Volltext: Optic Projection: Principles, Installation and Use of the Magic Lantern, Projection Microscope, Reflecting Lantern, Moving Picture Machine

Ch. XIV] 
the axis. It results from this that the border rays cross the axis 
considerably nearer the lens than the central rays, hence, with 
parallel rays, instead of one focus, there are many foci drawn out in 
a line. This is shown by the bright core in the photograph of the 
cone of rays in fig. 322. 
Except with a symmetri¬ 
cal, double convex lens the 
amount of spherical aberra¬ 
tion depends upon which face 
of the lens receives the inci¬ 
dent light, and whether the 
incident light is parallel, 
diverging or converging. 
■. With plano-convex lenses, 
\ as shown in fig. 320-323, the 
spherical aberration with 
parallel incident fight is less 
when the parallel fight is 
incident on the convex face 
than when the lens is turned 
iFiG.*3i9. The Principal Focus of a 
Convex and of a Concave Lens. 
(From The Microscope) 
Axis, Axis. The principal optic axis of 
the lenses. 
F The focus. In the convex lens it is 
where the light rays actually cross the axis. 
In the concave lens it is where they would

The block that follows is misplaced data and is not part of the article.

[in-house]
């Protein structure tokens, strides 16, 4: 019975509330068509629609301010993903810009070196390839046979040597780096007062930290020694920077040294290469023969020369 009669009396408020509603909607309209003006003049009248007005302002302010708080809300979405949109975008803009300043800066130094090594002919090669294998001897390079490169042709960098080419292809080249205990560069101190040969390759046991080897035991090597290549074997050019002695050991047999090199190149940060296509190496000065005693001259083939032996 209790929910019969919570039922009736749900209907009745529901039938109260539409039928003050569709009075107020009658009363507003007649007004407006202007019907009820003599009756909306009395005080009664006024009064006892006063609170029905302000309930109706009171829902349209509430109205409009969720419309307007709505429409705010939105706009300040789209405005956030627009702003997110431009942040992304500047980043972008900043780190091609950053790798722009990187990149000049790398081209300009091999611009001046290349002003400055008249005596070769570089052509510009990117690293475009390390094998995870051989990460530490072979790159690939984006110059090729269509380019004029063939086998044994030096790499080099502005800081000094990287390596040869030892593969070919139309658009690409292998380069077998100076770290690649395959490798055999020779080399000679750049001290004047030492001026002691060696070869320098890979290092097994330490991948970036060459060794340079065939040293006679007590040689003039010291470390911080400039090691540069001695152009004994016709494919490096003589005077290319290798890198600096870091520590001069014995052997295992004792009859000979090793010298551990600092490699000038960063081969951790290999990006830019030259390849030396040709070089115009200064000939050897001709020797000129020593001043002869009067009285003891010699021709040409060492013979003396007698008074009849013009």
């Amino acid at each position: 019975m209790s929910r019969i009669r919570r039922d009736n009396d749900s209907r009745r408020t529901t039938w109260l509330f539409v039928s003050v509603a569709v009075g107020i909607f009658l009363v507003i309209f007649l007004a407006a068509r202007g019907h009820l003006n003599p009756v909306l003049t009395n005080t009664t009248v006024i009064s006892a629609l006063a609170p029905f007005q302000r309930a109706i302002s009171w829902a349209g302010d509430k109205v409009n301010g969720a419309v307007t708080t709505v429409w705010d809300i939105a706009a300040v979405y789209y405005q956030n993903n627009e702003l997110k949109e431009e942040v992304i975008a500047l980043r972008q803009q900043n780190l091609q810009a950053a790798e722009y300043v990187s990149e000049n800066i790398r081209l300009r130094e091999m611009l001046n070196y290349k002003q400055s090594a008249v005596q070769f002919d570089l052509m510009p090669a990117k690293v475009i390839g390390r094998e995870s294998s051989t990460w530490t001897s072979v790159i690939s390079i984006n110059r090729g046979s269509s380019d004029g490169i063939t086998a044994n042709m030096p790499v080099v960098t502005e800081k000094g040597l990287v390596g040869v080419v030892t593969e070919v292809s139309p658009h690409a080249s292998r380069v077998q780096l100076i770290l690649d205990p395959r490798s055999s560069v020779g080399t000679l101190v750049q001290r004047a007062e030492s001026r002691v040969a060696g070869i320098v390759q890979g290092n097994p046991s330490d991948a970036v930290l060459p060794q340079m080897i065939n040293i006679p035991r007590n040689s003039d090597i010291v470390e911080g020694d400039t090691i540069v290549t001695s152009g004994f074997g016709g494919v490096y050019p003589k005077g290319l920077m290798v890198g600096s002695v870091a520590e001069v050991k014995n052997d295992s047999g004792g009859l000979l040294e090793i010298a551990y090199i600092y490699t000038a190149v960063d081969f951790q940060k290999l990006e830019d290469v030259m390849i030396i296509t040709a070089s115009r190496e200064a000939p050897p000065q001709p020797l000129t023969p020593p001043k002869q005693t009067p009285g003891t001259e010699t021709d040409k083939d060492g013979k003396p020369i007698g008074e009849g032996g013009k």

.... cross if produced backward as indicated 
so that the light is incident by the broken lines. 
upon the plane face. 
For diverging rays the plane face should receive the incident 
light, and for converging rays the convex surface should receive the 
light to insure minimum spherical aberration. With all lenses, 
the general rule to follow is that for minimum spherical aberration, 
the fight rays should be equally bent on entering and on leaving the 
lens i. e., at both refracting surfaces. Furthermore, with the same 
light beam, the aberration is greater for lenses of large curva¬ 
ture than for lenses of small curvature. 
To overcome this aberration, a concave lens is combined with a 
convex lens, and so proportioned that the too great converging 
effect of the outer zone of the convex lens is just counterbalanced 
t>y the diverging effect of the concave lens in its various zones (fig. 
324). A perfectly corrected, or aplanatic combination brings all 
the parallel rays to one focus.


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